Factoring accounts receivables and invoice factoring are cash flow financing strategies and working capital funding programs offered by Capital Funding Solutions to small businesses and companies

Invoice Factoring Companies:
Decision Criteria for Selecting a Factor, Part III

Invoice Factoring Pitfall #11 – Reserve accounts are abused.

Reserve accounts are common to the factoring industry. They serve as a security deposit to protect the invoice factoring company against short or no payment on invoices. Some factors hold a certain percentage of each invoiced amount in their Special Reserve Fund for just this purpose. However, since reserve funds are really your money but under the invoice factoring company's control, they are sometimes misused. Therefore, it’s important that you understand how your intended factoring company handles your reserve account.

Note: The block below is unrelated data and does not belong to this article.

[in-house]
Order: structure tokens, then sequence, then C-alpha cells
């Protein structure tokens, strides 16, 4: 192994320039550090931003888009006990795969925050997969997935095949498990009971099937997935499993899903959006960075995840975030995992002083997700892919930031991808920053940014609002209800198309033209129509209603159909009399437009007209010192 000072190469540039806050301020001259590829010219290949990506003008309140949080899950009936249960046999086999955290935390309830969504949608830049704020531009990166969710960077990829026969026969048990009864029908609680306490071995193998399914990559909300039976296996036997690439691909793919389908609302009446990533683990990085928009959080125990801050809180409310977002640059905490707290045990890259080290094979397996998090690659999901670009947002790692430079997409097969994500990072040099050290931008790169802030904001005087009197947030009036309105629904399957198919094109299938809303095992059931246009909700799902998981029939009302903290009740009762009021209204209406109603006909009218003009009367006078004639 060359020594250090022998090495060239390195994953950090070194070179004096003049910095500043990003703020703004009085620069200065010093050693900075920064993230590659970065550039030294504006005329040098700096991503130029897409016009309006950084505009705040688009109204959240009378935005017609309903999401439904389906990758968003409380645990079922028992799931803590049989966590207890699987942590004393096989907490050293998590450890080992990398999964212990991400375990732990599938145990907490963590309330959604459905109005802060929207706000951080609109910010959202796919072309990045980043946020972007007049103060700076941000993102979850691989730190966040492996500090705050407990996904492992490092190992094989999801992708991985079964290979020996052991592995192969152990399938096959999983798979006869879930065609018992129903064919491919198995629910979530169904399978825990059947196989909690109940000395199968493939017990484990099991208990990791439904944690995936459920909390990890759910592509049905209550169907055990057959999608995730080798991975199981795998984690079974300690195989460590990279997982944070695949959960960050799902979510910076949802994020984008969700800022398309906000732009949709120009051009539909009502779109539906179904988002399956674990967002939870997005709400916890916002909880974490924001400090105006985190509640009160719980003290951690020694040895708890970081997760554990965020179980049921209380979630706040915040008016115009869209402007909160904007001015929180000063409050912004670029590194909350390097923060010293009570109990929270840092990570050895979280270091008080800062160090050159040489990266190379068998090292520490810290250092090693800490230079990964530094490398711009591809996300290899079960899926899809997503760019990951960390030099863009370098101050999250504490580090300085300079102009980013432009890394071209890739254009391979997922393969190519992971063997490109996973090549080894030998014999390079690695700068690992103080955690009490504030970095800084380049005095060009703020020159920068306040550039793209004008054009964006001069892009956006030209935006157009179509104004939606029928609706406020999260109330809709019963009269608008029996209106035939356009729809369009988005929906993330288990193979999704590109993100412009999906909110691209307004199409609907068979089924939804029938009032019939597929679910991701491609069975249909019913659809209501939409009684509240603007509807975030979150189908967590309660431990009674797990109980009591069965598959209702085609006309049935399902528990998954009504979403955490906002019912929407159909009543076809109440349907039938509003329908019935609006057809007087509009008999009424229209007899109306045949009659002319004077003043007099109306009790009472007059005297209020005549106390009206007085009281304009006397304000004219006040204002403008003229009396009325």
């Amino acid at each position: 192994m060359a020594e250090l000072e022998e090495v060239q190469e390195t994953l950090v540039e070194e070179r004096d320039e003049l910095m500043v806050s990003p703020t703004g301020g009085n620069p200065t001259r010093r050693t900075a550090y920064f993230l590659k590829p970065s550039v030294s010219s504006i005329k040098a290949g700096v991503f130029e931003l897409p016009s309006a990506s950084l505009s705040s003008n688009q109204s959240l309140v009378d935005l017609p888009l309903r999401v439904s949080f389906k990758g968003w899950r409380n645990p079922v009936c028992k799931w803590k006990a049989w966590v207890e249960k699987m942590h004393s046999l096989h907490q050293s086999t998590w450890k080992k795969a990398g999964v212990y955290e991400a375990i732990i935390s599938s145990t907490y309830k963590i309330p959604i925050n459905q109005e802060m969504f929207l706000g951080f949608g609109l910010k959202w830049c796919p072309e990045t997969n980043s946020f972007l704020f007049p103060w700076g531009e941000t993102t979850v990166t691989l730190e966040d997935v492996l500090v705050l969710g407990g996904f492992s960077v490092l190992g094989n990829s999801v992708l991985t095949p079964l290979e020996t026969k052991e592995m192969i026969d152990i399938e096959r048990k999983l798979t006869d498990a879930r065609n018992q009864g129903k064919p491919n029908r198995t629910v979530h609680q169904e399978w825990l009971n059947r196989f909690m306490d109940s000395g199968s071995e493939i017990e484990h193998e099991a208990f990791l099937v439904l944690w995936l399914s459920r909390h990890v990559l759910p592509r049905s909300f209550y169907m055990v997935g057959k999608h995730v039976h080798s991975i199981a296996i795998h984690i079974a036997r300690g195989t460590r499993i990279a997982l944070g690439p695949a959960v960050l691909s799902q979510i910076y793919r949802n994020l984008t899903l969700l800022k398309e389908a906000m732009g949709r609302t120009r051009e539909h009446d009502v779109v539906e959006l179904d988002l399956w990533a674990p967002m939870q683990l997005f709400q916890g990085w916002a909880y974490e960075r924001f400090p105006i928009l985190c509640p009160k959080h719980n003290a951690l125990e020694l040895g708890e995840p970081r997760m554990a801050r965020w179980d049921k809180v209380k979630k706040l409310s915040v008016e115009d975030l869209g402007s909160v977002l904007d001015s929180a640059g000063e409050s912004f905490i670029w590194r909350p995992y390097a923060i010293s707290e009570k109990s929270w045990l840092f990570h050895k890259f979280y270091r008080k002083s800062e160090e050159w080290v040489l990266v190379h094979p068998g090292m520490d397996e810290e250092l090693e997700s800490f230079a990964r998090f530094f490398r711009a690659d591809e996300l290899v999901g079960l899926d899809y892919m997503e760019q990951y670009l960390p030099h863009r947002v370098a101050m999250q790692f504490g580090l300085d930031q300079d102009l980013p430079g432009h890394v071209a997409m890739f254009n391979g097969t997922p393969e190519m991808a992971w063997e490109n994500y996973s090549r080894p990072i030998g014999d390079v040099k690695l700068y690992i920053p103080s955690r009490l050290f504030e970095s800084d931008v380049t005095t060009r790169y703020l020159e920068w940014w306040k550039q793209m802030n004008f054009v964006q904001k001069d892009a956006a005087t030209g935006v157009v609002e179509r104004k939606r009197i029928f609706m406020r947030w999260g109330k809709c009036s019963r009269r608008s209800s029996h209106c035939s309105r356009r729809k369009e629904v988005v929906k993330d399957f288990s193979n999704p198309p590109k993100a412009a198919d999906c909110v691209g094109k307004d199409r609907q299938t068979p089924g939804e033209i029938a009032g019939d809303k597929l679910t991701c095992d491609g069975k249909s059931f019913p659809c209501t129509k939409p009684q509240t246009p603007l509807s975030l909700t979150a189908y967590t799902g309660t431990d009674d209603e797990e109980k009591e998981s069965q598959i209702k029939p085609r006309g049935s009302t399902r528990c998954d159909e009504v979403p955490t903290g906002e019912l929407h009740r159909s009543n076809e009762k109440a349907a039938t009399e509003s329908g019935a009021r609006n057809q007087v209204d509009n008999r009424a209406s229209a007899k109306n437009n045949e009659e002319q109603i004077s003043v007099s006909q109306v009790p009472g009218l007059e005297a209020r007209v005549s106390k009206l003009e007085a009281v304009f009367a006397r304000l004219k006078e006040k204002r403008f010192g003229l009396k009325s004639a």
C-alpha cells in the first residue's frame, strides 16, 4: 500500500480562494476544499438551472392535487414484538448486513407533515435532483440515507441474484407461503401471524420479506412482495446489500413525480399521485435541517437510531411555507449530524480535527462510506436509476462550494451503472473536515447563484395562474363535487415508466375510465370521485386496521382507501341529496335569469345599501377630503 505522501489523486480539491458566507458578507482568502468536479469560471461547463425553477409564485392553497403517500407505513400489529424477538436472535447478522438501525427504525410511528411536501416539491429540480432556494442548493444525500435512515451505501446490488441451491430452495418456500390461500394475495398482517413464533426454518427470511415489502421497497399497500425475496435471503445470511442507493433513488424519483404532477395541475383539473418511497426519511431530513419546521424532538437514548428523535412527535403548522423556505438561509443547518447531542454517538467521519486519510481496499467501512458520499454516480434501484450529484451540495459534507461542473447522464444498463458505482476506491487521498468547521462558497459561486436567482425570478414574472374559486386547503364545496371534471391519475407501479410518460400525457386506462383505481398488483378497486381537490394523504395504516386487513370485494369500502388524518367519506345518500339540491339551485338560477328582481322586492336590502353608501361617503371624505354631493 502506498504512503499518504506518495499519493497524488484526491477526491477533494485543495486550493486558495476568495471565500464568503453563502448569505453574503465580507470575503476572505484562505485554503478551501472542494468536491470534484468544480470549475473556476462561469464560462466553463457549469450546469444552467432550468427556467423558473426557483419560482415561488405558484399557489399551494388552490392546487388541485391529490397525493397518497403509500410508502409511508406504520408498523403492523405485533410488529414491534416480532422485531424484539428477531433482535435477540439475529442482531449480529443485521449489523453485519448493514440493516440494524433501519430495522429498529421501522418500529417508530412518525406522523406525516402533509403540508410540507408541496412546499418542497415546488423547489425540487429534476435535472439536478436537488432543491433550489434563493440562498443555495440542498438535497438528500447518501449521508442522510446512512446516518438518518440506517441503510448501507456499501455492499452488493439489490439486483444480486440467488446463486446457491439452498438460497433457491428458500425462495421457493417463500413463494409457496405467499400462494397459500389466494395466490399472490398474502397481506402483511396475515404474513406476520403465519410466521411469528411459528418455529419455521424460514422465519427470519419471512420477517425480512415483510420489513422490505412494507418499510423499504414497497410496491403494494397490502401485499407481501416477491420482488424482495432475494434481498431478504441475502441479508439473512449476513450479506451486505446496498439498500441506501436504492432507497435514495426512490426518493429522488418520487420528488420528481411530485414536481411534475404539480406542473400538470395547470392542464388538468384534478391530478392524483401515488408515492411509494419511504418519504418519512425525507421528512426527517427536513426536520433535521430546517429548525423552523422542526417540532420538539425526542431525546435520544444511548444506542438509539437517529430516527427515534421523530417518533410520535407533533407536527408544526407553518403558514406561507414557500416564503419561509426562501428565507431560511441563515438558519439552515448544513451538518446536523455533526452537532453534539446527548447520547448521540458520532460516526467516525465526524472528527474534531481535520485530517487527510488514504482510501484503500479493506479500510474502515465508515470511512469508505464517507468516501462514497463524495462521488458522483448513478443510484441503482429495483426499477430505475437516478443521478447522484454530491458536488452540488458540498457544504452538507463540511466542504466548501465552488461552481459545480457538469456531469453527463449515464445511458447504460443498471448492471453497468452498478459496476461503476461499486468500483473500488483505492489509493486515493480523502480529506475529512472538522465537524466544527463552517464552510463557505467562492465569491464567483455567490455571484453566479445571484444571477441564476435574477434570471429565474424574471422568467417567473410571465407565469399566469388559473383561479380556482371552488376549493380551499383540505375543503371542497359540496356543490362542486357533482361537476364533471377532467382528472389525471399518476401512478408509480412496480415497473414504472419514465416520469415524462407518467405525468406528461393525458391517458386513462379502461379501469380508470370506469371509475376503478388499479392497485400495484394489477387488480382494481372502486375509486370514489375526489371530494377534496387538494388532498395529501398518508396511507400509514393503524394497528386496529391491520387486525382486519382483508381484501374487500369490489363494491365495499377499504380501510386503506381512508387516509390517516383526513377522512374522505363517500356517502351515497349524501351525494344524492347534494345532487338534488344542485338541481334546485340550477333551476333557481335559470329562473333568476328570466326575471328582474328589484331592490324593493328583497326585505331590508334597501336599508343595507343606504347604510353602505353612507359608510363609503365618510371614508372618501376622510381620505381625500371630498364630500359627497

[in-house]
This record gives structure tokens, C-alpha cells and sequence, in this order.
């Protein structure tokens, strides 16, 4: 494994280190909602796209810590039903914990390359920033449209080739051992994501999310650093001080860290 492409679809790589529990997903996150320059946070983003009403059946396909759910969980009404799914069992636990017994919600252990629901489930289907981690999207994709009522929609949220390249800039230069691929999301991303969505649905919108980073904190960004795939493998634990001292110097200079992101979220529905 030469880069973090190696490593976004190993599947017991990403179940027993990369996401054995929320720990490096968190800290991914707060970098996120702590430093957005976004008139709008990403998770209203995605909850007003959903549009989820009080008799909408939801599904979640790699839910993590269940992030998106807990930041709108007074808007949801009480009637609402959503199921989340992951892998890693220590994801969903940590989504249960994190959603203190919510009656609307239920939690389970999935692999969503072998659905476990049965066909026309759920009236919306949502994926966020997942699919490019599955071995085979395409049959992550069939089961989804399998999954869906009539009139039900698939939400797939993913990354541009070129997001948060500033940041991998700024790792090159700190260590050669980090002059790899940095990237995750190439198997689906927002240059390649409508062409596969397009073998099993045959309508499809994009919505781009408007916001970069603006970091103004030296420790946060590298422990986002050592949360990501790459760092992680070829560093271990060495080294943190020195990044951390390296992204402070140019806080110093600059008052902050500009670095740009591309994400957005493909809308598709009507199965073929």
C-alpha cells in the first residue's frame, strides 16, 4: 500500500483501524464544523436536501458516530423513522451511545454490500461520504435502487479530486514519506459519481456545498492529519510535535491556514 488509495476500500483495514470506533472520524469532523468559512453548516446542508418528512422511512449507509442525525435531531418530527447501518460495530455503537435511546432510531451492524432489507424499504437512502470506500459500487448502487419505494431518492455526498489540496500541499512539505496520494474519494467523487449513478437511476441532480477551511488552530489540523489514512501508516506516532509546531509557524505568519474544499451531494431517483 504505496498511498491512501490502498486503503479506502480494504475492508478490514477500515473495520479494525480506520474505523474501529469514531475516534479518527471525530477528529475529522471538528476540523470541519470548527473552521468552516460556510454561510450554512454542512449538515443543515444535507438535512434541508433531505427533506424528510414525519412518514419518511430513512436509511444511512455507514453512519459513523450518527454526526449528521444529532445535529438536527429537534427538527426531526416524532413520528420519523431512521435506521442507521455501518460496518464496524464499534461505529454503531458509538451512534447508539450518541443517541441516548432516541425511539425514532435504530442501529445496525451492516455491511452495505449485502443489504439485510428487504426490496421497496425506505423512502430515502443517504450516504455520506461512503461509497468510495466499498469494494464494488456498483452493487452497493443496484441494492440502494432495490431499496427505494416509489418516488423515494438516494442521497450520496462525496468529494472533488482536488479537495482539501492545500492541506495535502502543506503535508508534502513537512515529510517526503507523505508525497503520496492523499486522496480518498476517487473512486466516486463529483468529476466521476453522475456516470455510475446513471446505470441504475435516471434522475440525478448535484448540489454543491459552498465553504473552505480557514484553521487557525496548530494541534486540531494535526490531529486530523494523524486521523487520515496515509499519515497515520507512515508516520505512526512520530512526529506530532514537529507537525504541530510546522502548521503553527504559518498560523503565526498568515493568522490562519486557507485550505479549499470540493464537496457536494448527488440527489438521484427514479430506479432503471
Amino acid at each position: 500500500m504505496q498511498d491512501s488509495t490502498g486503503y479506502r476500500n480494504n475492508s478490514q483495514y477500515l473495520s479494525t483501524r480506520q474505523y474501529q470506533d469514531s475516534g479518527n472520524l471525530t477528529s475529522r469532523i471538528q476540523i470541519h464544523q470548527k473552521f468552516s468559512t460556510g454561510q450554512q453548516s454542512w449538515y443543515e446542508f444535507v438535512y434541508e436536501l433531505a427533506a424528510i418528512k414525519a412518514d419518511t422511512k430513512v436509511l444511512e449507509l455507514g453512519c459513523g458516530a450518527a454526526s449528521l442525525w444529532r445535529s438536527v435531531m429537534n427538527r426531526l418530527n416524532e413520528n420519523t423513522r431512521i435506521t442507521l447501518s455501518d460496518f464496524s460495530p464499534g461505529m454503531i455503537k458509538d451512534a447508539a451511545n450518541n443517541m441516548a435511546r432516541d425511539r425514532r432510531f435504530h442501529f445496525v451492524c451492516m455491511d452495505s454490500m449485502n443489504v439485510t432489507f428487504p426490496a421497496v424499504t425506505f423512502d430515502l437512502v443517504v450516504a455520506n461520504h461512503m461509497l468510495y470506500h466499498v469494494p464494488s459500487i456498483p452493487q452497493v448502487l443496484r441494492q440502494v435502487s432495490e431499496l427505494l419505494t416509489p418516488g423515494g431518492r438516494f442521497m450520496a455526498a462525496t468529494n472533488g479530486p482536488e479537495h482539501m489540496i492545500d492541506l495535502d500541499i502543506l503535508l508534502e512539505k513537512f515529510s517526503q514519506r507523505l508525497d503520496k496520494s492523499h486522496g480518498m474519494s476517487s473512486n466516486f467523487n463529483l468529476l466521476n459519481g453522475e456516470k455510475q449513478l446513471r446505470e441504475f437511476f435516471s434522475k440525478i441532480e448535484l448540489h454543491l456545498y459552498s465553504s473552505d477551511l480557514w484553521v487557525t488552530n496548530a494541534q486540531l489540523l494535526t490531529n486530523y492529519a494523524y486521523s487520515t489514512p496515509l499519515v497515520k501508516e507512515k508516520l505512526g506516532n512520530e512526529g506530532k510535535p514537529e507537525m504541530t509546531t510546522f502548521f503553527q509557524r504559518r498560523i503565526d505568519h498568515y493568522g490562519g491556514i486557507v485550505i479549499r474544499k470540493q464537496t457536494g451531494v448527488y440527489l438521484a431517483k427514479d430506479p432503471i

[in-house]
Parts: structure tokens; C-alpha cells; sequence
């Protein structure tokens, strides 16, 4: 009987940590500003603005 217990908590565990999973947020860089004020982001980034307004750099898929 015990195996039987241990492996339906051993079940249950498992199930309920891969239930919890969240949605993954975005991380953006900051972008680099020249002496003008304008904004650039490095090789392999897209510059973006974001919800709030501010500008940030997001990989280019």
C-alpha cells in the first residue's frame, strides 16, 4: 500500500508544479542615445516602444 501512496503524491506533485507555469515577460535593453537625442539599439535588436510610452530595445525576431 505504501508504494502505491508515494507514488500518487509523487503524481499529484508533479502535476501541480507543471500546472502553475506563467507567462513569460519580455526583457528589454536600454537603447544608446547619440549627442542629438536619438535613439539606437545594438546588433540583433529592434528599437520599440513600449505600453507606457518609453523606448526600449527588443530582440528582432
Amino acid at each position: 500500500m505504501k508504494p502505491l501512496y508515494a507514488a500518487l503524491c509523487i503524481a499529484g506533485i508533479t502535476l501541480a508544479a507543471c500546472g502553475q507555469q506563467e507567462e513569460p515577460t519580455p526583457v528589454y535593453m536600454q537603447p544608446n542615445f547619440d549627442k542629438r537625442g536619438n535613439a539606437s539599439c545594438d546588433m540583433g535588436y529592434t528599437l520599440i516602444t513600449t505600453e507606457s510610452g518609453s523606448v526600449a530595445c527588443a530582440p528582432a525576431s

Receivables Factoring Pitfall #7 above outlined the structure of a cash flow factoring fee. The Reserve fund is the remaining part to this discussion.

To review, let’s say the factor advances you 80% of your invoiced amount immediately upon receiving your invoice. When your customer pays your invoice, the factor places the remaining 20% into your Special Reserve account. Once the payments clear, the factor subtracts his fee and remits funds to you that represent the difference. At least that’s how it should work.

Sometimes, an invoice factoring company insists on maintaining a permanent reserve account of 5 – 10 percent of your monthly invoiced amounts. This procedure is good for the factor, but not necessarily for you because:


The factor denies you full use of your funds